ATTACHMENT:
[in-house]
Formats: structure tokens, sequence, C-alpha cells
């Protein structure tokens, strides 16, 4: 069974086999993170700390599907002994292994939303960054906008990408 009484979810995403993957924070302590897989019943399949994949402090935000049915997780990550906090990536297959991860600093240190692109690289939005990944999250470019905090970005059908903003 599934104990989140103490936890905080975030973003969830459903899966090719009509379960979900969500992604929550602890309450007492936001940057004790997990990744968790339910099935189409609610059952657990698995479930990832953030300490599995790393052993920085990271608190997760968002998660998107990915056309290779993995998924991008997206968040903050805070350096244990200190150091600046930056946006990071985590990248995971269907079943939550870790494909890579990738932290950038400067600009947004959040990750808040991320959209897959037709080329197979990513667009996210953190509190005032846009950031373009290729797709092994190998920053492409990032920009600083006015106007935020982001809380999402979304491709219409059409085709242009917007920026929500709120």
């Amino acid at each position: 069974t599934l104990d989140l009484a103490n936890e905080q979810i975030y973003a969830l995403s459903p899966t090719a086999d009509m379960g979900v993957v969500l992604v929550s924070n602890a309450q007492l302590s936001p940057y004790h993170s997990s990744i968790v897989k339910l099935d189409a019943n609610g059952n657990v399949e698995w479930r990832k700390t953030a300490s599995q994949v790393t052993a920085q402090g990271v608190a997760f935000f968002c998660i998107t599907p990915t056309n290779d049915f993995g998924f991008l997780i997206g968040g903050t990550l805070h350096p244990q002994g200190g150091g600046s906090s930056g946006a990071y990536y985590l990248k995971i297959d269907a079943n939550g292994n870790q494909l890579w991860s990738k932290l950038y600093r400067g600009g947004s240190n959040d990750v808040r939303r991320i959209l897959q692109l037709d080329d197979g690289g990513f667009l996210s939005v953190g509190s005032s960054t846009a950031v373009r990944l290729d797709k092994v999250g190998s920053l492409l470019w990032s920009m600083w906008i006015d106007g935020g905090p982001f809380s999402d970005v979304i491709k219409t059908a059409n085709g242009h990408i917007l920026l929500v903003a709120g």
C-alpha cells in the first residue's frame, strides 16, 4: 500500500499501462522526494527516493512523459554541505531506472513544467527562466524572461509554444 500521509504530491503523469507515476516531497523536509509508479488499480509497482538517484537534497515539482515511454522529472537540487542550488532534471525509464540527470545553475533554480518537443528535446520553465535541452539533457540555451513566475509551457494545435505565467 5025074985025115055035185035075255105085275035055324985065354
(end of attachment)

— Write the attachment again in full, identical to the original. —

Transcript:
[in-house]
Formats: structure tokens, sequence, C-alpha cells
């Protein structure tokens, strides 16, 4: 069974086999993170700390599907002994292994939303960054906008990408 009484979810995403993957924070302590897989019943399949994949402090935000049915997780990550906090990536297959991860600093240190692109690289939005990944999250470019905090970005059908903003 599934104990989140103490936890905080975030973003969830459903899966090719009509379960979900969500992604929550602890309450007492936001940057004790997990990744968790339910099935189409609610059952657990698995479930990832953030300490599995790393052993920085990271608190997760968002998660998107990915056309290779993995998924991008997206968040903050805070350096244990200190150091600046930056946006990071985590990248995971269907079943939550870790494909890579990738932290950038400067600009947004959040990750808040991320959209897959037709080329197979990513667009996210953190509190005032846009950031373009290729797709092994190998920053492409990032920009600083006015106007935020982001809380999402979304491709219409059409085709242009917007920026929500709120």
């Amino acid at each position: 069974t599934l104990d989140l009484a103490n936890e905080q979810i975030y973003a969830l995403s459903p899966t090719a086999d009509m379960g979900v993957v969500l992604v929550s924070n602890a309450q007492l302590s936001p940057y004790h993170s997990s990744i968790v897989k339910l099935d189409a019943n609610g059952n657990v399949e698995w479930r990832k700390t953030a300490s599995q994949v790393t052993a920085q402090g990271v608190a997760f935000f968002c998660i998107t599907p990915t056309n290779d049915f993995g998924f991008l997780i997206g968040g903050t990550l805070h350096p244990q002994g200190g150091g600046s906090s930056g946006a990071y990536y985590l990248k995971i297959d269907a079943n939550g292994n870790q494909l890579w991860s990738k932290l950038y600093r400067g600009g947004s240190n959040d990750v808040r939303r991320i959209l897959q692109l037709d080329d197979g690289g990513f667009l996210s939005v953190g509190s005032s960054t846009a950031v373009r990944l290729d797709k092994v999250g190998s920053l492409l470019w990032s920009m600083w906008i006015d106007g935020g905090p982001f809380s999402d970005v979304i491709k219409t059908a059409n085709g242009h990408i917007l920026l929500v903003a709120g």
C-alpha cells in the first residue's frame, strides 16, 4: 500500500499501462522526494527516493512523459554541505531506472513544467527562466524572461509554444 500521509504530491503523469507515476516531497523536509509508479488499480509497482538517484537534497515539482515511454522529472537540487542550488532534471525509464540527470545553475533554480518537443528535446520553465535541452539533457540555451513566475509551457494545435505565467 5025074985025115055035185035075255105085275035055324985065354